“I assure you that MOMAN will continue to be at the fore of both private and public partnership with the government in terms of discussing policies that would move the downstream forward. We enjoin the federal government to also include stakeholders in the sector, including the downstream which we represent, in the implementation committee of the PIA as this would give us the opportunity to make our input,” he said.
Adeosun succeeds Mr. Tunji Oyebanji, CEO, 11 Plc, who was Chairman from 2019-2021. His tenure as Chairman of the Association is with effect from September 01, 2021.
He enjoined the government to move the downstream sector towards full deregulation.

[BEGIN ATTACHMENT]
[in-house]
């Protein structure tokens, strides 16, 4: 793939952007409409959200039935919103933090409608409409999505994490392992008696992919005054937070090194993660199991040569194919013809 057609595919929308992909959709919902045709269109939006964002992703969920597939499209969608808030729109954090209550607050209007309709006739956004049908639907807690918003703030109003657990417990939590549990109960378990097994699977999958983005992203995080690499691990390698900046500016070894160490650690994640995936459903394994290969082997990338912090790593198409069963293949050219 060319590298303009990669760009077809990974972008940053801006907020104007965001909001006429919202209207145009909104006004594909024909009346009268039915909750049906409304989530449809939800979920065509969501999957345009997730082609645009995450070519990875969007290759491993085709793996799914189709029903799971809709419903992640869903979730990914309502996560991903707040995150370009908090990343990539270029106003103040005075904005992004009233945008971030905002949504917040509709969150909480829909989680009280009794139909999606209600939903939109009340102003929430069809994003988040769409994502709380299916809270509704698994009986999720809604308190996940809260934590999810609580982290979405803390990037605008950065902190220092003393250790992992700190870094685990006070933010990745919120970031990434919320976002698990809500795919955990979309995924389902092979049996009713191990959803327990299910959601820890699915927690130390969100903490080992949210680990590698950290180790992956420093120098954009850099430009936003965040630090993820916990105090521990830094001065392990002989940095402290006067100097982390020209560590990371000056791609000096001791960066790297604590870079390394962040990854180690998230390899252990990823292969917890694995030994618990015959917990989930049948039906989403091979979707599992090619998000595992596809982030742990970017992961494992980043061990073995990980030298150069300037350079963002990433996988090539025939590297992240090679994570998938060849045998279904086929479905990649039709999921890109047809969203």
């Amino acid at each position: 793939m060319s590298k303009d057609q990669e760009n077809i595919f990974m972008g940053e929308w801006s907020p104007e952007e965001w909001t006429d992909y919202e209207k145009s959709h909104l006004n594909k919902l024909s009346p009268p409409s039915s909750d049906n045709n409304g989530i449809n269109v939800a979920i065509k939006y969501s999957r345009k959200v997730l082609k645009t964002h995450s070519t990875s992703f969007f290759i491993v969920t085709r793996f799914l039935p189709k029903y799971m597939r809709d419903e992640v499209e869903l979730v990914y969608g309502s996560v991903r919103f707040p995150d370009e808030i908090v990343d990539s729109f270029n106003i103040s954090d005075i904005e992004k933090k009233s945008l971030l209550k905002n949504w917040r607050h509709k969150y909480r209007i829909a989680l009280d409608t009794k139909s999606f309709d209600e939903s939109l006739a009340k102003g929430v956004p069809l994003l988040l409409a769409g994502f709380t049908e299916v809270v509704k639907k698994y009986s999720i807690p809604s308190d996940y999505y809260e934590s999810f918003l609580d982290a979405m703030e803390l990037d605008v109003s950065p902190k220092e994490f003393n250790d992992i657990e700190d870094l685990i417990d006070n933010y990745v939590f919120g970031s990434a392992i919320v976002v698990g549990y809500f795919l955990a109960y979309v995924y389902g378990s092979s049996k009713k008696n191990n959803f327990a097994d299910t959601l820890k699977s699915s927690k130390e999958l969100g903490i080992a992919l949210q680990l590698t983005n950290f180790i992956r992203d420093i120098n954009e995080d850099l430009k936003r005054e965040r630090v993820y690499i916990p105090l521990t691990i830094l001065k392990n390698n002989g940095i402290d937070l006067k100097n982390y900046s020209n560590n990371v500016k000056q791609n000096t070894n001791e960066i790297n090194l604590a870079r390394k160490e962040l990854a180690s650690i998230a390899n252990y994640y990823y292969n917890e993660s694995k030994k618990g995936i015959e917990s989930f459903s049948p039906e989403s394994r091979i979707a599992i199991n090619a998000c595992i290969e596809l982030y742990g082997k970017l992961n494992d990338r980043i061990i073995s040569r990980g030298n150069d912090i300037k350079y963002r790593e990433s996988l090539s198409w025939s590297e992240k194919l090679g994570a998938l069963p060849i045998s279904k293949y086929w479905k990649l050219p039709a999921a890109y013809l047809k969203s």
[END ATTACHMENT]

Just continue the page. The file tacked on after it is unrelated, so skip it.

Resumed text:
“I feel very privileged for the opportunity to serve as the Chairman of MOMAN in such an exciting time for our industry.
“As a collective, we are at the cusp of new beginnings for the sector and I envisage that as we move towards less price-controlled reality, our journey will make for interesting times,” he said.
His tenure which commenced on September 01, 2021, will run for two years, concluding in September of 2023.
“Making the transition to a fully competitive pricing oriented downstream sector will require the collective engagement and resolve of all stakeholders. I assure you that MOMAN will continue to be at the forefront in bridging the Government and private sector in ensuring that Nigeria has a viable energy sector. We will continue sustained engagement and the creation of initiatives that will make the implementation of this law a shared success for all concerned parties.”
He said the world is changing rapidly and that the oil and gas industry has been proven to be one of the most exposed to the winds of this change.